-cookie-secure: set secure (HTTPS) cookie flag (default true)
  -custom-templates-dir string: path to custom html templates
  -display-htpasswd-form: display username / password login form if an htpasswd file is provided (default true)
  -email-domain value: authenticate emails with the specified domain (may be given multiple times). Use * to authenticate any email
  -footer string: custom footer string. Use "-" to disable default footer.
  -htpasswd-file string: additionally authenticate against a htpasswd file. Entries must be created with "htpasswd -s" for SHA encryption
  -http-address string: [http://]<addr>:<port> or unix://<path> to listen on for HTTP clients (default "127.0.0.1:4180")
  -https-address string: <addr>:<port> to listen on for HTTPS clients (default ":443")
  -login-url string: Authentication endpoint
  -pass-access-token: pass OAuth access_token to upstream via X-Forwarded-Access-Token header
  -pass-user-bearer-token: pass OAuth access token received from the client to upstream via X-Forwarded-Access-Token header
  -pass-basic-auth: pass HTTP Basic Auth, X-Forwarded-User and X-Forwarded-Email information to upstream (default true)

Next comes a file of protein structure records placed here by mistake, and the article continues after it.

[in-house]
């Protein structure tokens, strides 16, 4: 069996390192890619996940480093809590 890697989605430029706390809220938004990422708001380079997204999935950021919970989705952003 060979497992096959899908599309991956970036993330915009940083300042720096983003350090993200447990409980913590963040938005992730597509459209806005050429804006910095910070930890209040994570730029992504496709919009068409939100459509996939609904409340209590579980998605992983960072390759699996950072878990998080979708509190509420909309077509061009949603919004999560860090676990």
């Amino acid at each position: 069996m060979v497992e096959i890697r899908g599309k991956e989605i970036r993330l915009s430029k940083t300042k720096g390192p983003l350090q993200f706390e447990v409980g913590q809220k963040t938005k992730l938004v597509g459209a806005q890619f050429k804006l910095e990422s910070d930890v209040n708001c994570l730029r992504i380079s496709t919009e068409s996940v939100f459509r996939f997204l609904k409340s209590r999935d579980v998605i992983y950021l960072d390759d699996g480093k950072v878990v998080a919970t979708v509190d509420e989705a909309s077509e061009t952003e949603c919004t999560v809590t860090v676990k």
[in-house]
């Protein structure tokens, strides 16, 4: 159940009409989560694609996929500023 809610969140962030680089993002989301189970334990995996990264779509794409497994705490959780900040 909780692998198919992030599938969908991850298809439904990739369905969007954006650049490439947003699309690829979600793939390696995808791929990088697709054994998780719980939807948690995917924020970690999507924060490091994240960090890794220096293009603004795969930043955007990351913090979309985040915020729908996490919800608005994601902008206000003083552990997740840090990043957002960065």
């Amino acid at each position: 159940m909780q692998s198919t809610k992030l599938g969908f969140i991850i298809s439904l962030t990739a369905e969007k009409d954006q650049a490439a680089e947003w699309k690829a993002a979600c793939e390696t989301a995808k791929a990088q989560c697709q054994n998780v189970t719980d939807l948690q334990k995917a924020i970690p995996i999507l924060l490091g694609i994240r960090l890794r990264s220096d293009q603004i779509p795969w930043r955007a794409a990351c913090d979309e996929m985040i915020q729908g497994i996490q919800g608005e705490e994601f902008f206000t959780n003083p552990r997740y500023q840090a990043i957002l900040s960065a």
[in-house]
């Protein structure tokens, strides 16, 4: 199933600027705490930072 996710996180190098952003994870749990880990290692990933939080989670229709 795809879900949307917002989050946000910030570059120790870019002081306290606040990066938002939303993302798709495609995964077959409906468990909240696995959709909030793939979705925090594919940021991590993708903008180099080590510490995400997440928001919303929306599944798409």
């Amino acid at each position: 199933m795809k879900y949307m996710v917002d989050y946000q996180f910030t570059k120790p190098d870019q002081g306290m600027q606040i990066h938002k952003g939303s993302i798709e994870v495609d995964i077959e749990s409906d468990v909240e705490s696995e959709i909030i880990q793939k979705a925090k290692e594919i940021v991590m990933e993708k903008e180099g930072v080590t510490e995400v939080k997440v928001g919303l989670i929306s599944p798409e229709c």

-pass-host-header: pass the request Host Header to upstream (default true)
  -pass-user-headers: pass X-Forwarded-User and X-Forwarded-Email information to upstream (default true)
  -profile-url string: Profile access endpoint
  -provider string: OAuth provider (default "google")
  -proxy-prefix string: the url root path that this proxy should be nested under (e.g. /<oauth2>/sign_in) (default "/oauth")
  -proxy-websockets: enables WebSocket proxying (default true)
  -redeem-url string: Token redemption endpoint
  -redirect-url string: the OAuth Redirect URL. ie: "https://internalapp.yourcompany.com/oauth2/callback"
  -request-logging: Log requests to stdout (default false)
  -scope string: OAuth scope specification